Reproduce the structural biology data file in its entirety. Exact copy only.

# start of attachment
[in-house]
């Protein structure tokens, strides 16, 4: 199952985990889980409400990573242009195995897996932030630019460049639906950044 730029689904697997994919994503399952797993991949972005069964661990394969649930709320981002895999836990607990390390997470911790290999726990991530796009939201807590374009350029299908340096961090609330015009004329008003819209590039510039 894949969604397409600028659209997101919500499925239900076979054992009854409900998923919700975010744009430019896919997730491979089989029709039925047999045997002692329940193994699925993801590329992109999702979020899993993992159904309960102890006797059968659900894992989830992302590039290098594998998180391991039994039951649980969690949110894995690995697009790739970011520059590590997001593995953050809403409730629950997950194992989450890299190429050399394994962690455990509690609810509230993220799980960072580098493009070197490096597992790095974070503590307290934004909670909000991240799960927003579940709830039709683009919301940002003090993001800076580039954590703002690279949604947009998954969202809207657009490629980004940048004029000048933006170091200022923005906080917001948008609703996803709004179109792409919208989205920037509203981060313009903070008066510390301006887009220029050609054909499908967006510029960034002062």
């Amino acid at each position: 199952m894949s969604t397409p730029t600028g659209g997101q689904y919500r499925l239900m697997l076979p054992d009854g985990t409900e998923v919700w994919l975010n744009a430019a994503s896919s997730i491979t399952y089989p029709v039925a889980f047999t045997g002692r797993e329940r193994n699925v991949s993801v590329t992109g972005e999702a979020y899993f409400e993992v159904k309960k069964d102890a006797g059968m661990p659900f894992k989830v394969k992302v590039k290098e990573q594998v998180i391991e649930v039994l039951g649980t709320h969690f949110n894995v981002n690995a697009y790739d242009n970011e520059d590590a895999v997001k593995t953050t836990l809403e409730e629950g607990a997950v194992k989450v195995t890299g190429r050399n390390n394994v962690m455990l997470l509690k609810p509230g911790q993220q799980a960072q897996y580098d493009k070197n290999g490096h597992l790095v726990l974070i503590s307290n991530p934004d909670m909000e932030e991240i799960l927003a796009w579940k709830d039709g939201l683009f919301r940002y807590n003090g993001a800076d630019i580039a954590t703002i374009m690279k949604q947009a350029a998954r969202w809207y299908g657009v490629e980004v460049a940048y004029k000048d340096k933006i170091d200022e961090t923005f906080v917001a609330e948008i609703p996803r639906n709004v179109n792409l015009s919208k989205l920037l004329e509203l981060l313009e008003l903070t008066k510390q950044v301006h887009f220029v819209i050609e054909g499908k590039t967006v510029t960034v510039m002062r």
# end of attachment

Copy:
[in-house]
């Protein structure tokens, strides 16, 4: 199952985990889980409400990573242009195995897996932030630019460049639906950044 730029689904697997994919994503399952797993991949972005069964661990394969649930709320981002895999836990607990390390997470911790290999726990991530796009939201807590374009350029299908340096961090609330015009004329008003819209590039510039 894949969604397409600028659209997101919500499925239900076979054992009854409900998923919700975010744009430019896919997730491979089989029709039925047999045997002692329940193994699925993801590329992109999702979020899993993992159904309960102890006797059968659900894992989830992302590039290098594998998180391991039994039951649980969690949110894995690995697009790739970011520059590590997001593995953050809403409730629950997950194992989450890299190429050399394994962690455990509690609810509230993220799980960072580098493009070197490096597992790095974070503590307290934004909670909000991240799960927003579940709830039709683009919301940002003090993001800076580039954590703002690279949604947009998954969202809207657009490629980004940048004029000048933006170091200022923005906080917001948008609703996803709004179109792409919208989205920037509203981060313009903070008066510390301006887009220029050609054909499908967006510029960034002062």
């Amino acid at each position: 199952m894949s969604t397409p730029t600028g659209g997101q689904y919500r499925l239900m697997l076979p054992d009854g985990t409900e998923v919700w994919l975010n744009a430019a994503s896919s997730i491979t399952y089989p029709v039925a889980f047999t045997g002692r797993e329940r193994n699925v991949s993801v590329t992109g972005e999702a979020y899993f409400e993992v159904k309960k069964d102890a006797g059968m661990p659900f894992k989830v394969k992302v590039k290098e990573q594998v998180i391991e649930v039994l039951g649980t709320h969690f949110n894995v981002n690995a697009y790739d242009n970011e520059d590590a895999v997001k593995t953050t836990l809403e409730e629950g607990a997950v194992k989450v195995t890299g190429r050399n390390n394994v962690m455990l997470l509690k609810p509230g911790q993220q799980a960072q897996y580098d493009k070197n290999g490096h597992l790095v726990l974070i503590s307290n991530p934004d909670m909000e932030e991240i799960l927003a796009w579940k709830d039709g939201l683009f919301r940002y807590n003090g993001a800076d630019i580039a954590t703002i374009m690279k949604q947009a350029a998954r969202w809207y299908g657009v490629e980004v460049a940048y004029k000048d340096k933006i170091d200022e961090t923005f906080v917001a609330e948008i609703p996803r639906n709004v179109n792409l015009s919208k989205l920037l004329e509203l981060l313009e008003l903070t008066k510390q950044v301006h887009f220029v819209i050609e054909g499908k590039t967006v510029t960034v510039m002062r």